In the end, you want to ensure that you are leaving your interviewer with the impression that you are motivated, self sufficient, and manage your time effectively.
That is a really great question. While I haven’t had the opportunity to develop within this particular role per se, I have actually become very involved in my local foodbank this year. This has taught me a great deal about community, teamwork, and taking initiative.
I took it upon myself to enroll in a summer business admin course at the local community college. Through this, I picked up some really great knowledge on communication and teamwork, as well as further develop overall managerial skills. Though it may not be directly applicable to this particular job, I believe the overall experience I gained could be a real asset here.
4. Tell me about yourself
In polling hundreds of different companies & HR departments, this is by far one of the most frequently asked questions in any job interview. Your interviewer will use this as an icebreaker, ideally to put you at ease and get you speaking openly and honestly.
While you definitely want to be prepared for this question, you certainly don’t want to make your answer sound memorized. Keep in mind, while this question may sound like an invitation to share your life story, you can be assured your interviewer has very little interest in hearing about everything you’ve ever done.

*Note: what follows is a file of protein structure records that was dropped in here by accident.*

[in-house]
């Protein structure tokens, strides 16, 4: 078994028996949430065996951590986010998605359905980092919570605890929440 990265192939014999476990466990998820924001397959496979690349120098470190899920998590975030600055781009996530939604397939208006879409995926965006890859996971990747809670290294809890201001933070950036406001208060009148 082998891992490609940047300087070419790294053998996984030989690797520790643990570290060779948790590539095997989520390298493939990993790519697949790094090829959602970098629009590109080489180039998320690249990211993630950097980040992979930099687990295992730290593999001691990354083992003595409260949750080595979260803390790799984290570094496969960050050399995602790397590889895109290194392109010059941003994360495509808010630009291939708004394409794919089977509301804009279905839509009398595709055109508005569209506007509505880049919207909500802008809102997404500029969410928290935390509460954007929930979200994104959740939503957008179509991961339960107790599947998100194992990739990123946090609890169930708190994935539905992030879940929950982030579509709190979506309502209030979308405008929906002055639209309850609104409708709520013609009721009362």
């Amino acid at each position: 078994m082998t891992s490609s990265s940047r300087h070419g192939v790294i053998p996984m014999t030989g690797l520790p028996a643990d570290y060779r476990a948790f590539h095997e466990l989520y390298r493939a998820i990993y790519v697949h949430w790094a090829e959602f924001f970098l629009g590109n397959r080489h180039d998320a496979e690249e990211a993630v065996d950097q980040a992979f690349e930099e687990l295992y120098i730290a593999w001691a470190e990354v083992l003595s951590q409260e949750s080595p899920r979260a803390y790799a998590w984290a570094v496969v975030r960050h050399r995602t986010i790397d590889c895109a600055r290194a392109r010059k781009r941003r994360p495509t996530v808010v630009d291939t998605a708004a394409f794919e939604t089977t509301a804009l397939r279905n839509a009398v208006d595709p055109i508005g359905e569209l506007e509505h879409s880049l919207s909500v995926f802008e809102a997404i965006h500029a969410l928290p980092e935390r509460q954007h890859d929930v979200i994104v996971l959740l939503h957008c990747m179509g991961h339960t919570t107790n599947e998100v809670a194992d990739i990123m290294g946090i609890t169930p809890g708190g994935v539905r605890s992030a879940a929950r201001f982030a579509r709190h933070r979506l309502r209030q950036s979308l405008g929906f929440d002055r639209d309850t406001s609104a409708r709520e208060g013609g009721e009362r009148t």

The person giving the interview has a job to do as well – respect their time. Unless you are asked about something specific, focus on your education, your work history, relatable hobbies and outside interests, as well as your current situation.
Be sure to start chronologically and tell a linear story. Start where you feel is sensical, then work your way up to the present.
5. I like what I’m hearing but we’ve got a ton of great candidates. Why should we hire you?
An easy question to answer well with one caveat – don’t slam your fellow interviewee’s. On the one hand, you have an opportunity to really stand out from the pack. Alternatively, You shouldn’t assume the skills of other applicants. Focus on your own strengths, and if the interviewer hasn’t given you an opportunity to mention that one “slam dunk” quality about yourself, now would be the time.
Is there a wrong way to answer this question? Consider the responses below:
- “I really need a job right now”
- “I need the money”
- “Your office is really close to my house”
- “I’ve always been interested in what you guys do”
Notice any commonality here? All of these answers demonstrate a benefit to you. While every employer assumes that these sorts of things play in on some level, these are not the reasons they are going to hire you.
In summation, clearly illustrate what in specific has made you a good employee, and how you envision yourself contributing to and benefiting the company.
6. I’m curious – how did you come to find out about our company and what do you know about us?